“My first ‘f8 and be there’ opportunity was when I saw smoke from a fire on the horizon, grabbed my camera, and was first on the scene at a major gasoline fire in Doraville [Georgia] in 1972.” -Ron Sherman
Ron Sherman has had many, many f/8-and-be-there-moments in his 50-plus year career as an Atlanta based photojournalist. It is particularly apt that he is today’s On Photography subject with the passing of Hank Aaron, who broke Babe Ruth’s home run record on April 8, 1974, at Atlanta Fulton County Stadium.
Ron not only captured Hammerin’ Hank looking as #715 was heading into the stands, he also captured the image of Aaron rounding second base flanked by two teenage boys, Britt Gaston and Cliff Courtenay. The only photo of them running with and patting Aaron on the back was taken by Ron Sherman. The video of them with Aaron is at 0:49 in the video below.
Hank Aaron breaks Babe Ruth home run record
Recalling his famous photo
Ron tells how his iconic picture (opening photo, top row, second from far right) came to be. “On April 8, 1974, on a freelance assignment for United Press International, I was one of more than a hundred photographers at Atlanta’s Fulton County Stadium that night when Hank Aaron hit his 715th home run to break Babe Ruth’s record. From my position in the field level photo box along the third-base line, I made a series of images as he rounded second base and was joined by a pair of teenagers.”
Ron had no idea what he had captured, saying, “It was one of 544 images I made that night, and, in those pre-digital days, I didn’t know it was special until I saw it in the darkroom after the game. Other photographers had better angles of Aaron’s home run swing, but it was my photograph (sent around the world by UPI) that captures the special celebration of his historical accomplishment.”
A few days later United Press International called Ron and asked him for the negative so they could make prints for the office. Ron’s name was never attached to the original photo, only his initials on the print that UPI had transmitted.
UPI’s archive was acquired by Bettman Archives who was in turn acquired by Corbis. Ron tracked his negative down finding that Corbis did have it. After some negotiation, Corbis returned it to him. He called them back and asked if there had been any licenses granted for the image during the 10 years they held it. Indeed they had made and sold prints. The call resulted in Ron receiving a “nice-sized check.”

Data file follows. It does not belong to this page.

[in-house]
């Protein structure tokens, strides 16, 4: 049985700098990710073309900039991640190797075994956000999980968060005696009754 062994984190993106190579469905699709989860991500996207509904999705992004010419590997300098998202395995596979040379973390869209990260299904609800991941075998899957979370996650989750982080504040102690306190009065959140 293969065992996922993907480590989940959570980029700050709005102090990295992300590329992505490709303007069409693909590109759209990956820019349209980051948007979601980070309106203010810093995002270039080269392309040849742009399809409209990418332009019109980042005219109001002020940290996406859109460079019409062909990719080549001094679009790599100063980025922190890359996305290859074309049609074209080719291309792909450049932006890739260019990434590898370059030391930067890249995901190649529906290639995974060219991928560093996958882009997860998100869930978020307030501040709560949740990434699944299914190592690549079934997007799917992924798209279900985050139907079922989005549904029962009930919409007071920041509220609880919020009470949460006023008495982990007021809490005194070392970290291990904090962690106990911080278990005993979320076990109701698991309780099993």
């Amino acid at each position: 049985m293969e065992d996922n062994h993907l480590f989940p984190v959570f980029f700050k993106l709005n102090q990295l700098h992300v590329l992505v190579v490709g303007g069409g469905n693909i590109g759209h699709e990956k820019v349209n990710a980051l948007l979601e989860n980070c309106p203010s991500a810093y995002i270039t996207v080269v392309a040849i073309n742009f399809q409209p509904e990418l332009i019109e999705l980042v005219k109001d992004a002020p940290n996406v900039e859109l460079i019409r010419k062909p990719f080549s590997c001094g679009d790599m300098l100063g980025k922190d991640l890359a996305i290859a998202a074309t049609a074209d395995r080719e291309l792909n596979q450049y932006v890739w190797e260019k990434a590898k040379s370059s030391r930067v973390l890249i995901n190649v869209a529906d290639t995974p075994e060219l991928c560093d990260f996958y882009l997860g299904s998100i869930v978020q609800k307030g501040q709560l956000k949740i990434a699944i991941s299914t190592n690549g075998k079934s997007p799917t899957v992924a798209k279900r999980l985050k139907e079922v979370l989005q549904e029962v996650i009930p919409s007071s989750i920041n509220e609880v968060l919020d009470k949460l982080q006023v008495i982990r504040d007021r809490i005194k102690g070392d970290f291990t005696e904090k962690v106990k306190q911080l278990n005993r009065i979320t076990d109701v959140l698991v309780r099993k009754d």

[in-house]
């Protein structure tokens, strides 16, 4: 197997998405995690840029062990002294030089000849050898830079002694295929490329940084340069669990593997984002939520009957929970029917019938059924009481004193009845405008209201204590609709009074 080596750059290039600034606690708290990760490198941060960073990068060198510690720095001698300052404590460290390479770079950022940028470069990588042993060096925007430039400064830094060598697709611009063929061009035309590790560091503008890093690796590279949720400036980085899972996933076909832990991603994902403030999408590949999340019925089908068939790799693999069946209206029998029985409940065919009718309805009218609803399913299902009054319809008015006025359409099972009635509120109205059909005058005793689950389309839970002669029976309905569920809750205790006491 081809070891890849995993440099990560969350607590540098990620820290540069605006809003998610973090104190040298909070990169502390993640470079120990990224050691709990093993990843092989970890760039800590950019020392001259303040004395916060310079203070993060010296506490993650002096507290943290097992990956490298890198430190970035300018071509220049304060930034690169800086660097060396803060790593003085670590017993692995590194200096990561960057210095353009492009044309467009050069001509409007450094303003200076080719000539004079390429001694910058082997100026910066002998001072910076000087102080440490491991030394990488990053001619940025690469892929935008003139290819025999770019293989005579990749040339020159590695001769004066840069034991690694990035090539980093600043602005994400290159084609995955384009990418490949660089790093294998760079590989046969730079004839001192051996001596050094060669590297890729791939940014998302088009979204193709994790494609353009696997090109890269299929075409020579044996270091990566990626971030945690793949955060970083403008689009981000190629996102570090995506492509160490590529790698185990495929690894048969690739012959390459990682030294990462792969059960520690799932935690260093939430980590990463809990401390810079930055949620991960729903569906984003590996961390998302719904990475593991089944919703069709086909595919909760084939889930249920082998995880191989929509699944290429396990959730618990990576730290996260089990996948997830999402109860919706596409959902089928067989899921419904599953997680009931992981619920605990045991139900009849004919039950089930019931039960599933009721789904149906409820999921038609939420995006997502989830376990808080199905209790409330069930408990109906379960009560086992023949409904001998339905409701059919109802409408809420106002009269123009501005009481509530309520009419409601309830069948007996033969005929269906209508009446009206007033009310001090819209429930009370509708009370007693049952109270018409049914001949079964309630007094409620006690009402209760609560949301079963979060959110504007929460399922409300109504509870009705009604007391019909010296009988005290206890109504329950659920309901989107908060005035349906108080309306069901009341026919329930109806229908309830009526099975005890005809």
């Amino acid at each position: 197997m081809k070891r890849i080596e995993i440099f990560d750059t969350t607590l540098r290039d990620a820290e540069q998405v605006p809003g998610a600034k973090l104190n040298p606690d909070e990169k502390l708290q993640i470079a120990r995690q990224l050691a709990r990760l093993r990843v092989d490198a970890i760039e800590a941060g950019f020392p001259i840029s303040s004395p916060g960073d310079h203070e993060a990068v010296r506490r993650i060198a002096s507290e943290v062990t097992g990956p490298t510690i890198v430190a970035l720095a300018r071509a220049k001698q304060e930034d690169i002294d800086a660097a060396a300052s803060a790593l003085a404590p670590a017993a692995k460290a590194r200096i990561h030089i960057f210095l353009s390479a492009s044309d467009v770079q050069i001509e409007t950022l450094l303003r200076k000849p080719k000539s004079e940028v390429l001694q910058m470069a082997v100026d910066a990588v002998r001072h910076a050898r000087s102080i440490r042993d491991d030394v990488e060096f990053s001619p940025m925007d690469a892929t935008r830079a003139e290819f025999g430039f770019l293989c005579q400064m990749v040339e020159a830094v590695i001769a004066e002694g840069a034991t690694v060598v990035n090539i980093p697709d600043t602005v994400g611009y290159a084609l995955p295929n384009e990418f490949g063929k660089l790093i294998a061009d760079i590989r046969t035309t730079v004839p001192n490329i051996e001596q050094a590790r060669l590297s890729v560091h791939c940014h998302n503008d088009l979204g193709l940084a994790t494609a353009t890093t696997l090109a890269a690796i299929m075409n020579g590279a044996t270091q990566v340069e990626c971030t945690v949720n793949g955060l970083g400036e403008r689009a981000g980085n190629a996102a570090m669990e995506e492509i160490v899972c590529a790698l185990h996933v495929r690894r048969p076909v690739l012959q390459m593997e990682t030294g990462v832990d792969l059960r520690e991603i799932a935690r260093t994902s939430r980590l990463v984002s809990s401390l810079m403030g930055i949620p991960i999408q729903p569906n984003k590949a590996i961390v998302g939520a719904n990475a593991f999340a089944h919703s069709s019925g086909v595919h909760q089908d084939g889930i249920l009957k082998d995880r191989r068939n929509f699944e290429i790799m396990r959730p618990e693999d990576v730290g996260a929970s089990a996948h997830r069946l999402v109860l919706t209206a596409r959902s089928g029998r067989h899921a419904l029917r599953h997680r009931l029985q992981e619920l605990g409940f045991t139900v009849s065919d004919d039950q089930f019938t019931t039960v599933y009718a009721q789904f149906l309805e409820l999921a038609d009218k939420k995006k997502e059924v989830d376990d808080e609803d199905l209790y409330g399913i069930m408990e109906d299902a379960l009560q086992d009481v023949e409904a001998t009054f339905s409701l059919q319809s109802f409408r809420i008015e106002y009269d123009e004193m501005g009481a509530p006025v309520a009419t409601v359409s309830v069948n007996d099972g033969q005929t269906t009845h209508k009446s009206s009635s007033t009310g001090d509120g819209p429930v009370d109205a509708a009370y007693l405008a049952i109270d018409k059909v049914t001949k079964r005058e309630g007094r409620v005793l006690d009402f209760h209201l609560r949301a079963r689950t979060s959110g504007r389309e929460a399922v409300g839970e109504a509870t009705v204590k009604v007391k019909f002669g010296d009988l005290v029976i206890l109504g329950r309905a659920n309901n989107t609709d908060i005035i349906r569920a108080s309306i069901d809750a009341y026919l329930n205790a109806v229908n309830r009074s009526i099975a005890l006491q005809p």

Baseball Hall of Fame
Later, a photographer named Jay Kaufman was in Cooperstown touring the Baseball Hall of Fame. He saw a huge photograph he remembered. He asked Ron if he had given permission for the Hall to display his photo. Ron called the archivist at the Hall asking where the photo came from. The archivist said it had a stamp on the back that said “Corbis.” The archivist told Ron that the enlargement was really grainy as it had been made from a print.
Ron arranged to have a new print made from his original negative. The Baseball Hall of Fame added a plaque giving Ron credit and displayed his copyright notice. Credit received, finally after 40 years.
Assignments and stock
Ron Sherman worked on assignments for major magazines — Time, Newsweek, Forges, US News and Business Week, He has photographed notables like Coretta Scott King, Atlanta mayor, congressman and ambassador Andrew Young and former President Jimmy Carter. Corporate clients included IBM, Coca-Cola, Georgia Power, AT&T and The Southern Company.
Ron has a thriving stock photography business that centers around Atlanta and historic photos from the 1970s through 1990. Atlanta’s Emory University acquired 747 silver gelatin prints of southern politics, business and culture.
Ron and his wife live in Roswell, Georgia where he continues to scan his library of half a million photographs.
Opening photo top row, L-R: Presidential candidate Jimmy Carter in Plains, GA 1976, Mayor Maynard Jackson, Hank Arron rounding 2nd base during his record-breaking 715th home run, Hank Aaron hitting the homer. Bottom row L-R: 1996 Atlanta Olympic Stadium, Coretta Scott King, Rosa Parks with Coretta Scott King.
Read more about influential photographers in On Photography.